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The Data Speaks: Pop Music Is Too Loud and It All Sounds The Same (The Echo Nest Corporation, 08/20/2012)

Posted by ElJay Arem (IMC OnAir) on August 20, 2012

It’s common knowledge in musical circles that a “loudness war” is underway, wherein producers compress ever more volume into their productions to make them sound as loud as possible. You know how television commercials tend to sound louder than shows? Most music released today is compressed in much the same way as those advertisements, so it all sounds loud, with little dynamic range.

Many of us already suspected as much, but that’s just one of the interesting findings from a pop music study published in Nature that is garnering a lot of attention this summer: “Measuring the Evolution of Contemporary Western Popular Music.”

The study relied on data from the Million Song Dataset, “a freely-available collection of audio features and metadata for a million contemporary popular music tracks” provided by The Echo Nest. We released it in March 2011 to help commercial and academic researchers conduct important experiments without having to build their own datasets. It’s nice to see another use of these valuable data, which we made available to the world under an open-source license.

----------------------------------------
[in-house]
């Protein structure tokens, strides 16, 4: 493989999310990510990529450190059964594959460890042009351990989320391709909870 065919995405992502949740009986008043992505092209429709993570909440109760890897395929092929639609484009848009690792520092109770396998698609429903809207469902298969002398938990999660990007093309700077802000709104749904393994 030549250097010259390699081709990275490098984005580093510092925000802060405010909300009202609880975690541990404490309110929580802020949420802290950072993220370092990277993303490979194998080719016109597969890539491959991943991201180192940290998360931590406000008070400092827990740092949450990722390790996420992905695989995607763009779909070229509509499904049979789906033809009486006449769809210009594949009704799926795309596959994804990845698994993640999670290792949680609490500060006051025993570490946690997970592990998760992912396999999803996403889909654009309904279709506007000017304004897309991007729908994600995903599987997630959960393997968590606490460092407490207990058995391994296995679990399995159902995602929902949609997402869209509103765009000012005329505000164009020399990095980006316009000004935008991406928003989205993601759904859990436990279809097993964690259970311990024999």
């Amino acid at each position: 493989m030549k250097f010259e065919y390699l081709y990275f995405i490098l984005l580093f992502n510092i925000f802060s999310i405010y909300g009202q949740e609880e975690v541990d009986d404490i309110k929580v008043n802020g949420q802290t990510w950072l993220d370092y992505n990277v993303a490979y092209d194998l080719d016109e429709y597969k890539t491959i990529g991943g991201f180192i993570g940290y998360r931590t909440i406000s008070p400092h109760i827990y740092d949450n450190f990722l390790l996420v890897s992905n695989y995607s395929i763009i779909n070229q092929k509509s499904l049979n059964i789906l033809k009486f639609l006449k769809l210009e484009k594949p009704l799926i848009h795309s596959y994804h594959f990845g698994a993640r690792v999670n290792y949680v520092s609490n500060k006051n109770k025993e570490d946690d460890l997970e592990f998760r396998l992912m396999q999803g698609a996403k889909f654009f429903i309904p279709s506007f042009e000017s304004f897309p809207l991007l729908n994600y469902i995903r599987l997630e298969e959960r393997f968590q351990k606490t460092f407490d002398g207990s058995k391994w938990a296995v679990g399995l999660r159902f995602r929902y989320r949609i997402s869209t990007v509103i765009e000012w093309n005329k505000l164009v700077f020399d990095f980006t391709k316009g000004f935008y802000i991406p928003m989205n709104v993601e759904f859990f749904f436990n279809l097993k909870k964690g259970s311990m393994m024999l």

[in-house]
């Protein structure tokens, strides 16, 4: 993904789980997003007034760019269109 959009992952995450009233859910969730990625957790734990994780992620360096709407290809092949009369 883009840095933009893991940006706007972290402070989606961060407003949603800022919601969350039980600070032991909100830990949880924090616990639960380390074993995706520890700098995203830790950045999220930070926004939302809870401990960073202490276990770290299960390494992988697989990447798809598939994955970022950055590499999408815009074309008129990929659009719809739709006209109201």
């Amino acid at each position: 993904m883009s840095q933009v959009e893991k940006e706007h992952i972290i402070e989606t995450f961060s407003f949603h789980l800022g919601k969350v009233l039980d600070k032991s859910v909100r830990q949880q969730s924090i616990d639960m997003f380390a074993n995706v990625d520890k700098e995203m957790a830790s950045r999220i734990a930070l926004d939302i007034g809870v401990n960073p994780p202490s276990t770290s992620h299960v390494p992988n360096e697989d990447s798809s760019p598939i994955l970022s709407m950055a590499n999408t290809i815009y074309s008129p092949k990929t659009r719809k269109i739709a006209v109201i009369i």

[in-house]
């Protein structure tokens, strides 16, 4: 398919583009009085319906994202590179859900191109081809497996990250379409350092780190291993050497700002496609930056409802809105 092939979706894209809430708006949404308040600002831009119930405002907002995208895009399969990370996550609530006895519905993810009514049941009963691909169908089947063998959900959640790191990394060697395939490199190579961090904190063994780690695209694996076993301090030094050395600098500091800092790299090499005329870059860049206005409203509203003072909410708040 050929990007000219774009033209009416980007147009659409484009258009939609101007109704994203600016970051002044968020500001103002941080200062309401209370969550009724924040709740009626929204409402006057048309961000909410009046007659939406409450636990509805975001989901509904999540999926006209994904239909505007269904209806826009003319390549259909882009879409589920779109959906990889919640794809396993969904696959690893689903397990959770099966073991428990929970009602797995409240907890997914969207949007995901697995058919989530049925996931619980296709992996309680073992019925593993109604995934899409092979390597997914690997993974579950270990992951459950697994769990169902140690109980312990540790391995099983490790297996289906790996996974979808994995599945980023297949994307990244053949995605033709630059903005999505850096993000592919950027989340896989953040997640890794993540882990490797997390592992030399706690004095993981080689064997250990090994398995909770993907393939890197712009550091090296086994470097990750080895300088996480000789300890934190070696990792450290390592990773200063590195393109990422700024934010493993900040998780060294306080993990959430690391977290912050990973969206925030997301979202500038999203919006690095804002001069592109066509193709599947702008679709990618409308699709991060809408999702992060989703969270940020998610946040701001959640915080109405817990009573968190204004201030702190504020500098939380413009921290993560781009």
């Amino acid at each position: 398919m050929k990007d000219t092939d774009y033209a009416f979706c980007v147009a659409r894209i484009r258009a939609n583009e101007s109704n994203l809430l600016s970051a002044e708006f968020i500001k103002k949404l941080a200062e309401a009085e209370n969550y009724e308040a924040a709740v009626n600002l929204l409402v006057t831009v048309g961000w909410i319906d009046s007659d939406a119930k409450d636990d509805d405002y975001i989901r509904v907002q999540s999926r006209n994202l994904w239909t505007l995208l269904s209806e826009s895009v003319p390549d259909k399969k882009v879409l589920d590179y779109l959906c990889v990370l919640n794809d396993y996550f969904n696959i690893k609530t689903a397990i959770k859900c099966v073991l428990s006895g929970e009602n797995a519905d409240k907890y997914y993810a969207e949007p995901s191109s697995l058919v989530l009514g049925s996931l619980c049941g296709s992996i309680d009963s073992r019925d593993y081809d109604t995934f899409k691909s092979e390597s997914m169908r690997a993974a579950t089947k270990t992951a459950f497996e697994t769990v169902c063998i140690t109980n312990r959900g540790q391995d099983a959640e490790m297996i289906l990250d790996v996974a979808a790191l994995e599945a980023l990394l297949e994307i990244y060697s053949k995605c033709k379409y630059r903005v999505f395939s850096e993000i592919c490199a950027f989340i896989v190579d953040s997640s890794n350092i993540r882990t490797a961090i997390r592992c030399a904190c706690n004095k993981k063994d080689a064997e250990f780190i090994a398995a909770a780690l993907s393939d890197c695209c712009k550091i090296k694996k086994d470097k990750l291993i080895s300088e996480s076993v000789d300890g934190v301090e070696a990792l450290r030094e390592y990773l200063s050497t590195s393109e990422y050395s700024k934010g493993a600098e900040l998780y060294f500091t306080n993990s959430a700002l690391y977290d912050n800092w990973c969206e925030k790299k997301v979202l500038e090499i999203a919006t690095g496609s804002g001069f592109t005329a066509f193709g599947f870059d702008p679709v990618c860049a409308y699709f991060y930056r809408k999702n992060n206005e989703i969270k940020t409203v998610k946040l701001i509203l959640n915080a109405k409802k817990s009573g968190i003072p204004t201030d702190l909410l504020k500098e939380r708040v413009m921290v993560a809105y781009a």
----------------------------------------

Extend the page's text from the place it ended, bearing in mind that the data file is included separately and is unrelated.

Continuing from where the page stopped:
In addition to the finding that pop music has grown louder, the study unearthed two less-intuitive trends. Not only are the timbres of pop music instruments (i.e. their innate sonic characteristics) becoming standardized, but so their chord progressions are growing more similar too. In other words, the study claims, all pop music sort of sounds the same in three significant ways.

Some of this uniformity might be chalked up to professional studios being involved with so many hit artists. Or maybe it’s just the nature of cultural evolution that pop music wants to sound somewhat the same.

Whatever the cultural reasons behind these scientific findings, we’re excited to see another use of these data, released by The Echo Nest in collaboration with Columbia University’s LabROSA.

More on the Million Song Dataset:

(Source: 08/20/2012 – The Echo Nest Corporation | Blog)

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